14. Fukuyama, F., The End of History and the Last Man, (New York: Hamish Hamilton, 1992).Google Scholar
  15. Gallagher, M., ‘China’s Illusory Threat to the South China Sea’, International Security, Vol. 19, Summer (1994).Google Scholar
  16. Jervis, R., The Meaning of the Nuclear Revolution, Statecraft and the Prospect of Armageddon, (Ithaca: Cornell University Press, 1989).Google Scholar
  17. Jervis, R., ‘The Future of World Politics, Will It Resemble the Past?’, International Security, Vol. 16, No. 3, Winter (1991/92).Google Scholar
  18. Johnston, A.I., ‘China’s New “Old Thinking”, The Concept of Limited Deterrence’, International Security, Vol. 20, No. 3, Winter (1995/96).Google Scholar
  19. Keohane, R.O., International Institutions and State Power, (Boulder: Westview Press, 1989).Google Scholar
  20. Keohane, R.O. and L. Martin, ‘The Promise of Institutionalist Theory’, International Security, Vol. 20, No. 1 (1995).Google Scholar
  21. Keohane, R.O., J.S. Nye and S. Hoffmann (eds), After the Cold War, International Institutions and State Strategies in Europe, (Cambridge: Harvard University Press, 1993).Google Scholar
  22. Krugman, P., ‘The Myth of Asia’s Miracle’, Foreign Affairs, Vol. 73 (1994).Google Scholar
  23. Kupchan, C.A., ‘Concerts, Collective Security and the Future of Europe’, International Security, Vol. 16, No. 1, Summer (1991).Google Scholar
  24. Kupchan, C.A., ‘The Promise of Collective Security’, International Security, Vol. 20, No. 1, Summer (1995).Google Scholar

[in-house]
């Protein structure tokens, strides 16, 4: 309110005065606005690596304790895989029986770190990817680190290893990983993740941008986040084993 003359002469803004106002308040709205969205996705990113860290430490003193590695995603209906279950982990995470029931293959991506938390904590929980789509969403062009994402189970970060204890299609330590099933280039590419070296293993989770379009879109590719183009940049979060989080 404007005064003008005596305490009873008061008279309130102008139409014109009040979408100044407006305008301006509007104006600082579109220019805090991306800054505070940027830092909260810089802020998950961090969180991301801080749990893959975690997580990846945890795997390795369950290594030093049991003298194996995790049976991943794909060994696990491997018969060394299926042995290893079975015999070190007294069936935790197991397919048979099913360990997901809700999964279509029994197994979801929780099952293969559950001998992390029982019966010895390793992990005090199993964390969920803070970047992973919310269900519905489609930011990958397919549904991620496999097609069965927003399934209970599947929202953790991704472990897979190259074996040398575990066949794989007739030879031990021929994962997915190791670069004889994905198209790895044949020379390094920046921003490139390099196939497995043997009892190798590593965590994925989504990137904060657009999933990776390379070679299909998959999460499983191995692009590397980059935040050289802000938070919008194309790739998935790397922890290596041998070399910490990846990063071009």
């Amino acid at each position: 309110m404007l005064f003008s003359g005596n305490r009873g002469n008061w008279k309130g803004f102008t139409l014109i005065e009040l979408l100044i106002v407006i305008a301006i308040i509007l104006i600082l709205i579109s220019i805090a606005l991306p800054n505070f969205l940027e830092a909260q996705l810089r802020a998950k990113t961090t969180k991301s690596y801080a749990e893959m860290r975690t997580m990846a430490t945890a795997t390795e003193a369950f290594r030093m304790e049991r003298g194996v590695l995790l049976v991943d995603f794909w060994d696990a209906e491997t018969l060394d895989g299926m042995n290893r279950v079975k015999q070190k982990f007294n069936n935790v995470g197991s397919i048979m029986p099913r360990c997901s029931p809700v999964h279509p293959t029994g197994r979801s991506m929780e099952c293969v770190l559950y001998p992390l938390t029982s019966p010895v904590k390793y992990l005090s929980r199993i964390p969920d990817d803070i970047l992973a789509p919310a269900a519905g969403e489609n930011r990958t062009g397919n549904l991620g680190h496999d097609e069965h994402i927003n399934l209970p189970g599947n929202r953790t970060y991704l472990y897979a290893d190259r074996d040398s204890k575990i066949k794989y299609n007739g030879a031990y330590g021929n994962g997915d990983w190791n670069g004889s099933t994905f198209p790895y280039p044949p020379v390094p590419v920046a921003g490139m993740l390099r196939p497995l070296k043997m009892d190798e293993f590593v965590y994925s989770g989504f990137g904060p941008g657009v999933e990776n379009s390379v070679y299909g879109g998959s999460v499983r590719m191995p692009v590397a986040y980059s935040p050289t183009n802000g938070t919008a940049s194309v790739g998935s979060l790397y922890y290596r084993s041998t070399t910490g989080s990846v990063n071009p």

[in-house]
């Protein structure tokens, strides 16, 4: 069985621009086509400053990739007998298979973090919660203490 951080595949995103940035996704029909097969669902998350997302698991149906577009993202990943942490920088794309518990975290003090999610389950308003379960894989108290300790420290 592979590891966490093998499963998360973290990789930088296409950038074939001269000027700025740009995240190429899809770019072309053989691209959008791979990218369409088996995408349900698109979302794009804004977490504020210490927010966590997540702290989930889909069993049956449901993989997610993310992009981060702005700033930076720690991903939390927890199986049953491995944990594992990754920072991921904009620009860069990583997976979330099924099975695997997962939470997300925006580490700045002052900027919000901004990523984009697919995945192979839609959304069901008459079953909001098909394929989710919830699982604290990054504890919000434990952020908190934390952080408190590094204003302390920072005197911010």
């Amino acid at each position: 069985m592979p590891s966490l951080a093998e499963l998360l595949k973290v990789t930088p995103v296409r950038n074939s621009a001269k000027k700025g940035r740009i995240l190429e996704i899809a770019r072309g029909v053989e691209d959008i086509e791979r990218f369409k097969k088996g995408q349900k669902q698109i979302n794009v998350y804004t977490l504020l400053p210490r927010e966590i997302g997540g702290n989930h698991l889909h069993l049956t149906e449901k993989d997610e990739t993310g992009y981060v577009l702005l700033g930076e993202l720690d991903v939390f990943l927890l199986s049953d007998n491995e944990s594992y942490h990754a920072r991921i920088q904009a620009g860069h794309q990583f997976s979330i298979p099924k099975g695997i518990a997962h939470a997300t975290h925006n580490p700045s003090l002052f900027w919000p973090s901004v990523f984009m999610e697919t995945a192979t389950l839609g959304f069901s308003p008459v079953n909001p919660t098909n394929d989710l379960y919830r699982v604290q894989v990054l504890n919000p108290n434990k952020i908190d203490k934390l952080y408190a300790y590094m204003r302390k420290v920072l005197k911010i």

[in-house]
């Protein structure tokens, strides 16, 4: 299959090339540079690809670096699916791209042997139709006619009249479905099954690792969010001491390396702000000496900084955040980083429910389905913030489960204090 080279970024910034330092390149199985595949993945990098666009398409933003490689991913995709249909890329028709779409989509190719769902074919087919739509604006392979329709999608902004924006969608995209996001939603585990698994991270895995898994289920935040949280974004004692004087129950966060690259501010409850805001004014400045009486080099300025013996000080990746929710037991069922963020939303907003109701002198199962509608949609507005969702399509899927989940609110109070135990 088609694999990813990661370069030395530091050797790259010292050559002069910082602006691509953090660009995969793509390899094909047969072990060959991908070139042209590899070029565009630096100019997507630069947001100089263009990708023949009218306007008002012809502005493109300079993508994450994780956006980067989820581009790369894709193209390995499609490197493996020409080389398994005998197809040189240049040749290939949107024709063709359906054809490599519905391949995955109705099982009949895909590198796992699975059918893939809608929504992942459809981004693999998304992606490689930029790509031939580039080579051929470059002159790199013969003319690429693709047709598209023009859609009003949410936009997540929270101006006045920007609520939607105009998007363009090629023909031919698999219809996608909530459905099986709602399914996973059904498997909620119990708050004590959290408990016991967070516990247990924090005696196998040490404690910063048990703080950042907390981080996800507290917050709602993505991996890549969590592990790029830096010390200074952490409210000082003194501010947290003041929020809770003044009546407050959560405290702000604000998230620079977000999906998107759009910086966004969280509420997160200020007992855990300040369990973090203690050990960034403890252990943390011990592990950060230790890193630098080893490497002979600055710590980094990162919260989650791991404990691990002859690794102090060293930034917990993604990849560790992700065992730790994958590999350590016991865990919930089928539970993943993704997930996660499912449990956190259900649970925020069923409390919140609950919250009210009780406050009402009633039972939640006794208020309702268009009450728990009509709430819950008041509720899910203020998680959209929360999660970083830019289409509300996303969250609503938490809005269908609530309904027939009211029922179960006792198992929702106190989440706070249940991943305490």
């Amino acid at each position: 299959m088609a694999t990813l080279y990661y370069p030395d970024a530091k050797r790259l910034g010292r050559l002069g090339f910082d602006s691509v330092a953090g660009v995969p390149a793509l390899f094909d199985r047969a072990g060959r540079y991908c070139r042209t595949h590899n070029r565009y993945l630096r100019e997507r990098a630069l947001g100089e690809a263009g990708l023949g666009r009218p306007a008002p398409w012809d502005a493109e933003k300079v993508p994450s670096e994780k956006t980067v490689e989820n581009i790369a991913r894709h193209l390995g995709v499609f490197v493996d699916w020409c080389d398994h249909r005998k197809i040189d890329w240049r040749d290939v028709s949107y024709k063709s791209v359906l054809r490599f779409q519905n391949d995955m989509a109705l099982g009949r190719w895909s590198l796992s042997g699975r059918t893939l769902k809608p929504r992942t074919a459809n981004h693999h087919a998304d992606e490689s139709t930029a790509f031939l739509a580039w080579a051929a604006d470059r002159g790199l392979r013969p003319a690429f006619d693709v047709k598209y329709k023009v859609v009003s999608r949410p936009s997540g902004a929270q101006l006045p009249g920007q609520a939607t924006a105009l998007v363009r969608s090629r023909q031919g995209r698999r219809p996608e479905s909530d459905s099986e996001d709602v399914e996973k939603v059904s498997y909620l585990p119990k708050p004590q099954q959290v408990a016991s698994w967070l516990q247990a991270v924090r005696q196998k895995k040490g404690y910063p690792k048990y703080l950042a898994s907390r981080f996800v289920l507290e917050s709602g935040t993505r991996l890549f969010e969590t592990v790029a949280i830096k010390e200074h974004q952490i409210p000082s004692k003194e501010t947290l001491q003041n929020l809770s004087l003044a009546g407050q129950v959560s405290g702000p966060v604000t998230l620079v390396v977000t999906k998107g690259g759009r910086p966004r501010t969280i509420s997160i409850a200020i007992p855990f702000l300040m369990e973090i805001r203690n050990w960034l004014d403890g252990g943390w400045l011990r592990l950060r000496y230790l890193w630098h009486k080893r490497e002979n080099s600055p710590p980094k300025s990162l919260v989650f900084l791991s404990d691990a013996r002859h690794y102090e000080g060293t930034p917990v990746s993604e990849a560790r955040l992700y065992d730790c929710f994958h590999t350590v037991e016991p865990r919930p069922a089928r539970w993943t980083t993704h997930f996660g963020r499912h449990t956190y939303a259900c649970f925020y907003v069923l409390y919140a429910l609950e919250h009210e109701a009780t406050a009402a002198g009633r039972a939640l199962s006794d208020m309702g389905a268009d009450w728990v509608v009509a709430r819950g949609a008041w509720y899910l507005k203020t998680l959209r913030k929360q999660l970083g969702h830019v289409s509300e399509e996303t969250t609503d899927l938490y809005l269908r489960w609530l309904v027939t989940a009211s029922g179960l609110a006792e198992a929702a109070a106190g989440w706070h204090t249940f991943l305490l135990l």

25. Lampton, D., ‘China’, Foreign Policy, No. 110, Spring (1998).Google Scholar
  26. Lilley, J., ‘Freedom Through Trade In China’, Foreign Policy, No. 94, Spring (1994).Google Scholar
  27. Mansfield E.D. and J. Snyder, ‘Democratization and War’, Foreign Affairs, Vol. 74, May/June (1995).Google Scholar
  28. Mearsheimer, J.J., ‘Back to the Future, Instability in Europe after the Cold War’, International Security, (1990).Google Scholar
  29. Mueller, J. Retreat from Doomsday, The Obsolescence of Major War, (New York, Basic Books, 1989).Google Scholar
  30. Mueller, J., ‘A New Concert of Europe’, Foreign Policy, No. 77, Winter (1989–90).Google Scholar
  31. Ross, R., ‘Enter the Dragon, China and the WTO’, Foreign Policy, No. 104, Autumn (1996).Google Scholar
  32. Ross, R. ‘Beijing as a Conservative Power’, Foreign Affairs, Vol. 76, March (1997).Google Scholar
  33. Russett, B., Grasping the Democratic Peace, Principles for a Post-Cold War World, (Princeton: Princeton University Press, 1993).Google Scholar
  34. Sagan S.D. and K.N. Waltz, The Spread of Nuclear Weapons, A Debate, (New York: W.W. Norton, 1995).Google Scholar
  35. Segal, G., ‘East Asia and the “Constrainment” of China’, International Security, 20, Spring (1996).Google Scholar
  36. Waltz, K.N., ‘The Stability of a Bipolar World’, Daedalus, Vol. 93, (1964).Google Scholar
  37. Waltz, K.N., ‘The Emerging Structure of International Politics’, International Security, Vol. 18 (1993).Google Scholar
  38. Zoellick, R.B., ‘China, What Engagement Should Mean’, National Interest, Winter (1996/97).Google Scholar

Copyright information

© Palgrave Macmillan, a division of Macmillan Publishers Limited 2000

Authors and Affiliations

  • Filippo Andreatta

There are no affiliations available

Personalised recommendations